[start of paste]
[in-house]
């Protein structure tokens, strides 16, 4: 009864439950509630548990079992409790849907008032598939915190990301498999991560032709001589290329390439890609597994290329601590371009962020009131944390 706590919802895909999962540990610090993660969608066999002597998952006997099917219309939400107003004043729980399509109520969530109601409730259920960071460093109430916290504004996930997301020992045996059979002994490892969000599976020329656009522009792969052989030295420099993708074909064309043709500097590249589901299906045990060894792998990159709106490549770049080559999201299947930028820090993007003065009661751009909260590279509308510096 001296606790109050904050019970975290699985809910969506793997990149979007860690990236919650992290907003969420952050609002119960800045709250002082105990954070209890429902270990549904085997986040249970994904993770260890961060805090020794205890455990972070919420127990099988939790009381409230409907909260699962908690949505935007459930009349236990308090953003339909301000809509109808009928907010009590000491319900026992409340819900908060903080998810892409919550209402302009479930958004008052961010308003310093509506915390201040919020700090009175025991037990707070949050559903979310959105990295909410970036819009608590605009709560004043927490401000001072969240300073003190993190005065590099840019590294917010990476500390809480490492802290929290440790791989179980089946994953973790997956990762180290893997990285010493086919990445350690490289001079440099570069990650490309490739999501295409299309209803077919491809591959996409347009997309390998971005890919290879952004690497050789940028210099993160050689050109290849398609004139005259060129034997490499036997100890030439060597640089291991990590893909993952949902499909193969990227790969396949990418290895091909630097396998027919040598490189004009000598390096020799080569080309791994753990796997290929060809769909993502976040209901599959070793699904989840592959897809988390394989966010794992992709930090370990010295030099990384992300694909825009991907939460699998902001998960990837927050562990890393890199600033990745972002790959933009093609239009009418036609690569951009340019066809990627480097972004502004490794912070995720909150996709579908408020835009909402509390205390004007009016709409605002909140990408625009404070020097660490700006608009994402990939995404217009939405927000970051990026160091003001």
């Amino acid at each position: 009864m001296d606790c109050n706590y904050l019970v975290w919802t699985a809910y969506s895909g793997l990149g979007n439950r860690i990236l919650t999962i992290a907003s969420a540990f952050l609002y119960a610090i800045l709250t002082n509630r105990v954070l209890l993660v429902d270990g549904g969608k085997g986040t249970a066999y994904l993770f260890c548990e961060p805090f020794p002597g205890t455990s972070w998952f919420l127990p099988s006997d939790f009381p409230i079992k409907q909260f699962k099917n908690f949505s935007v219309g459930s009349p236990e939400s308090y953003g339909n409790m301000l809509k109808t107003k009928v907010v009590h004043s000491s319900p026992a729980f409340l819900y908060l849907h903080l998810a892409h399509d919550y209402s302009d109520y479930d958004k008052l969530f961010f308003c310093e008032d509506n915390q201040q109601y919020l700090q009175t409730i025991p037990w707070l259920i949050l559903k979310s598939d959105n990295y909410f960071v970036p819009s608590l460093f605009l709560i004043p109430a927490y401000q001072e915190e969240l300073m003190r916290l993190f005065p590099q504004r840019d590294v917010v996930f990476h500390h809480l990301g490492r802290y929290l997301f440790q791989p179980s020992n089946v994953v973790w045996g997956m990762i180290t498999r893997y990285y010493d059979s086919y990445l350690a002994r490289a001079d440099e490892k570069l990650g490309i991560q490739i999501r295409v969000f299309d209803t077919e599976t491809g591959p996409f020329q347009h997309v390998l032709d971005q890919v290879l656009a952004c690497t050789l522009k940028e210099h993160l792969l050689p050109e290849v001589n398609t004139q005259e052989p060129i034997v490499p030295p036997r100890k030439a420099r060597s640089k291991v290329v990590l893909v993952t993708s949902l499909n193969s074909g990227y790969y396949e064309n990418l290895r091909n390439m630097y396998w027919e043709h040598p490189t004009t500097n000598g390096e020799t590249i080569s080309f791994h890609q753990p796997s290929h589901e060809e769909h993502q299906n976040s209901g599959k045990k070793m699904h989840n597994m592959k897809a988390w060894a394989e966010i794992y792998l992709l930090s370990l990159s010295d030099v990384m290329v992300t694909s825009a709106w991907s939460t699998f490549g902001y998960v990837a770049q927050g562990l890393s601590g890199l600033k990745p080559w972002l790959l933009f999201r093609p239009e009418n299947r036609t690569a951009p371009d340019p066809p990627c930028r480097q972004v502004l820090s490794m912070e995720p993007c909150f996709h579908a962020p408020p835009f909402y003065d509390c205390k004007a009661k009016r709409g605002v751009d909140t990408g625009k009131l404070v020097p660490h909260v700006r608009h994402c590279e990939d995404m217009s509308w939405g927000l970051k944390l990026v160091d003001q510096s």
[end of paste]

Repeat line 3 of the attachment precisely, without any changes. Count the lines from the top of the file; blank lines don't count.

């Amino acid at each position: 009864m001296d606790c109050n706590y904050l019970v975290w919802t699985a809910y969506s895909g793997l990149g979007n439950r860690i990236l919650t999962i992290a907003s969420a540990f952050l609002y119960a610090i800045l709250t002082n509630r105990v954070l209890l993660v429902d270990g549904g969608k085997g986040t249970a066999y994904l993770f260890c548990e961060p805090f020794p002597g205890t455990s972070w998952f919420l127990p099988s006997d939790f009381p409230i079992k409907q909260f699962k099917n908690f949505s935007v219309g459930s009349p236990e939400s308090y953003g339909n409790m301000l809509k109808t107003k009928v907010v009590h004043s000491s319900p026992a729980f409340l819900y908060l849907h903080l998810a892409h399509d919550y209402s302009d109520y479930d958004k008052l969530f961010f308003c310093e008032d509506n915390q201040q109601y919020l700090q009175t409730i025991p037990w707070l259920i949050l559903k979310s598939d959105n990295y909410f960071v970036p819009s608590l460093f605009l709560i004043p109430a927490y401000q001072e915190e969240l300073m003190r916290l993190f005065p590099q504004r840019d590294v917010v996930f990476h500390h809480l990301g490492r802290y929290l997301f440790q791989p179980s020992n089946v994953v973790w045996g997956m990762i180290t498999r893997y990285y010493d059979s086919y990445l350690a002994r490289a001079d440099e490892k570069l990650g490309i991560q490739i999501r295409v969000f299309d209803t077919e599976t491809g591959p996409f020329q347009h997309v390998l032709d971005q890919v290879l656009a952004c690497t050789l522009k940028e210099h993160l792969l050689p050109e290849v001589n398609t004139q005259e052989p060129i034997v490499p030295p036997r100890k030439a420099r060597s640089k291991v290329v990590l893909v993952t993708s949902l499909n193969s074909g990227y790969y396949e064309n990418l290895r091909n390439m630097y396998w027919e043709h040598p490189t004009t500097n000598g390096e020799t590249i080569s080309f791994h890609q753990p796997s290929h589901e060809e769909h993502q299906n976040s209901g599959k045990k070793m699904h989840n597994m592959k897809a988390w060894a394989e966010i794992y792998l992709l930090s370990l990159s010295d030099v990384m290329v992300t694909s825009a709106w991907s939460t699998f490549g902001y998960v990837a770049q927050g562990l890393s601590g890199l600033k990745p080559w972002l790959l933009f999201r093609p239009e009418n299947r036609t690569a951009p371009d340019p066809p990627c930028r480097q972004v502004l820090s490794m912070e995720p993007c909150f996709h579908a962020p408020p835009f909402y003065d509390c205390k004007a009661k009016r709409g605002v751009d909140t990408g625009k009131l404070v020097p660490h909260v700006r608009h994402c590279e990939d995404m217009s509308w939405g927000l970051k944390l990026v160091d003001q510096s």